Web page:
‘Banning language’ is not on the table

‘BANNING LANGUAGE’ IS NOT ON THE TABLE…. Saturday’s massacre in Tucson renewed a larger discussion about excessive, overheated rhetoric in our political discourse, which strikes me as a good idea. Slate‘s Jack Shafer wrote a much-discussed piece over the weekend, making the opposite case.

Shafer’s point was to offer a defense of “inflamed” rhetoric. The subhead of the piece wasn’t subtle: he lamented “the awesome stupidity of the calls to tamp down political speech in the wake of the Giffords shooting.”

The piece is worth reading, though I found it unpersuasive, and it included one point in particular that warrants a closer look.

Any call to cool “inflammatory” speech is a call to police all speech, and I can’t think of anybody in government, politics, business, or the press that I would trust with that power. As Jonathan Rauch wrote brilliantly in Harper’s in 1995, “The vocabulary of hate is potentially as rich as your dictionary, and all you do by banning language used by cretins is to let them decide what the rest of us may say.” Rauch added, “Trap the racists and anti-Semites, and you lay a trap for me too. Hunt for them with eradication in your mind, and you have brought dissent itself within your sights.”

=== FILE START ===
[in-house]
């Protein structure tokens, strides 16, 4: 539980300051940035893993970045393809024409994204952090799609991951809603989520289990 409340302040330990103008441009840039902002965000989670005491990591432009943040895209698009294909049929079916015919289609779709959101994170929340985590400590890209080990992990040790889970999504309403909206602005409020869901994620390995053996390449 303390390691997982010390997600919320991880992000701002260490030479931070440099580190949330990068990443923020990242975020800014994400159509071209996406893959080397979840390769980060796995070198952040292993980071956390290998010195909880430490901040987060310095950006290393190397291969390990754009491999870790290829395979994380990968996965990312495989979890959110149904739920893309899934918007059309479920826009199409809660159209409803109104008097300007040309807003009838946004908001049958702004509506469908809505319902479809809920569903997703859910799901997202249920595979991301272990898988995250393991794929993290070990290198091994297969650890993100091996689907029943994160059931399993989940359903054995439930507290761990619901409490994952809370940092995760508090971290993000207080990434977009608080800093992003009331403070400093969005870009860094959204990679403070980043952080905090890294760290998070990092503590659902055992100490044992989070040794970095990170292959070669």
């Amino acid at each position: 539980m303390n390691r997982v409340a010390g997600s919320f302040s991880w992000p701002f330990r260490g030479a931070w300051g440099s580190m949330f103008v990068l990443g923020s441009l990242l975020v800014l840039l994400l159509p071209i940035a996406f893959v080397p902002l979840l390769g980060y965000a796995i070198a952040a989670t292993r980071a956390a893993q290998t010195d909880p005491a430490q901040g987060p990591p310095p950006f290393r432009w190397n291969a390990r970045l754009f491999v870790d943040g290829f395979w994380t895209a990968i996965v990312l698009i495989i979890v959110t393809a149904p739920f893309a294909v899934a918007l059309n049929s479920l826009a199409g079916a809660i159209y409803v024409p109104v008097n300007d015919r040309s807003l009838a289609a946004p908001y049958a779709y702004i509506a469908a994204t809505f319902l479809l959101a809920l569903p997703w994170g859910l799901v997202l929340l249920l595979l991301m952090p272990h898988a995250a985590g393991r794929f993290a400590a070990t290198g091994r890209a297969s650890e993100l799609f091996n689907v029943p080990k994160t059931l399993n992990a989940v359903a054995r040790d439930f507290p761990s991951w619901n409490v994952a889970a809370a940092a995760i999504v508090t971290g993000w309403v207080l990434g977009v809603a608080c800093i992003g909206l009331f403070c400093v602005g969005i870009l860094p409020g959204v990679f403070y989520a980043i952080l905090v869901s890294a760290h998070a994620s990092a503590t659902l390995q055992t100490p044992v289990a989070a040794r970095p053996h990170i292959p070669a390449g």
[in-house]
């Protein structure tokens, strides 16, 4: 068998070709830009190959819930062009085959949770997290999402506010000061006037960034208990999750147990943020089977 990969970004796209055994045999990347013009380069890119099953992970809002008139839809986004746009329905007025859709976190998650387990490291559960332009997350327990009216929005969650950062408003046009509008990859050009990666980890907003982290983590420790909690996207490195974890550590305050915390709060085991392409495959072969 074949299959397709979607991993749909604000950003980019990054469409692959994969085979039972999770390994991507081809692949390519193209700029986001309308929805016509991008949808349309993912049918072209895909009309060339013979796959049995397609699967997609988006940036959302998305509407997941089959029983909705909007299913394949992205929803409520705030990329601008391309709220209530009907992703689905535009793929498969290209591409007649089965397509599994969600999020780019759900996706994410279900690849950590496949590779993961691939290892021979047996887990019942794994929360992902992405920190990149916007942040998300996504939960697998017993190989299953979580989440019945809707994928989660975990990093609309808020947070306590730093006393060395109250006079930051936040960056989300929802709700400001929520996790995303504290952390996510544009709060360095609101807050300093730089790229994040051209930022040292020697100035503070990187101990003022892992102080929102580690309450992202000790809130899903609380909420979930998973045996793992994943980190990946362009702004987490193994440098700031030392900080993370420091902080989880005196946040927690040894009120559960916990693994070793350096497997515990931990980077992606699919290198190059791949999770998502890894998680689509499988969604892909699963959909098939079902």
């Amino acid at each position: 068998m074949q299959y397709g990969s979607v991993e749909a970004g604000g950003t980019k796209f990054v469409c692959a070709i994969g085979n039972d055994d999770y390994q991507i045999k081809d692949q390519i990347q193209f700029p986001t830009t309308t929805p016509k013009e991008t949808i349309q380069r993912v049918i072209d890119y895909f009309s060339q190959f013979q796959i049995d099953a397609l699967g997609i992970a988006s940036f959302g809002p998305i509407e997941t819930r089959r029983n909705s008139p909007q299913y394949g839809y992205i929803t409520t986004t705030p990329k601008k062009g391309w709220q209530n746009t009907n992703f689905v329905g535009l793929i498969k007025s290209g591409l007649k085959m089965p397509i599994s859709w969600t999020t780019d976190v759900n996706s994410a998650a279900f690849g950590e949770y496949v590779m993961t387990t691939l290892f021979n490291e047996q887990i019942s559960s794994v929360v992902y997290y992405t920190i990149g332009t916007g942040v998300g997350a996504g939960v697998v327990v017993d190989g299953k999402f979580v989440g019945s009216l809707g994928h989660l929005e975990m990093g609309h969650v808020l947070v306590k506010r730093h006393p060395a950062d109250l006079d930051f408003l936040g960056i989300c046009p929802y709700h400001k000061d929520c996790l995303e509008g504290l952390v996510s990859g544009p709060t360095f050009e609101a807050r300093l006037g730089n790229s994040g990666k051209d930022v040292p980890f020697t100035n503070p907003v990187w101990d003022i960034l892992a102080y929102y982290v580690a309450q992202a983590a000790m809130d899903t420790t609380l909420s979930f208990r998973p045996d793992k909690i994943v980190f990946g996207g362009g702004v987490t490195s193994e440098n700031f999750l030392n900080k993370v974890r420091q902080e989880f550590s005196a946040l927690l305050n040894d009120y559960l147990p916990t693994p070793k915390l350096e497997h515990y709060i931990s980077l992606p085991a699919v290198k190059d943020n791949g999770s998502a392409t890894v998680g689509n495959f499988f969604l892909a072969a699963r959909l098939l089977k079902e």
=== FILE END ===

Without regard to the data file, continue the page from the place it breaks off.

I’m fairly certain this concern is backwards. I’ve noted here and elsewhere many times that I’d like to see conservatives turn down the temperature on some of their more extreme rhetoric, but it’s never occurred to me to call for legal restrictions on anyone’s speech.

Indeed, I’ve lost count of how many pieces in recent years have taken note of rhetorical excesses in our discourse, but I honestly can’t think of any prominent political voice that has recommended that speech be “policed.”

Calls to “cool ‘inflammatory’ speech” are about societal pressure. They’re about urging those in the discourse to be responsible, not out of fear of official or legal recourse, but because it’s the right thing to do (for the democracy, for the social fabric, for public safety, etc.).

Perhaps the single most outrageous form of political speech I can think of in recent history was Sharron Angle’s talk of “Second-Amendment remedies.” All kinds of people said Angle’s comments were disgusting, but did anyone suggest for a moment she shouldn’t have been allowed to say it?

Shafer fears a slippery slope — first we urge people to show restraint, and the next thing you know, the First Amendment is under attack. These fears seem wholly unnecessary — the point is about unenforced societal expectations and basic political norms. Nothing more.

Noam Scheiber added, “A call to cool inflammatory speech can be just that — a call to cool inflammatory speech. It is by no means interchangeable with a call to ban certain words. Shafer is missing the distinction between a rule or a law, on the one hand, and a norm.”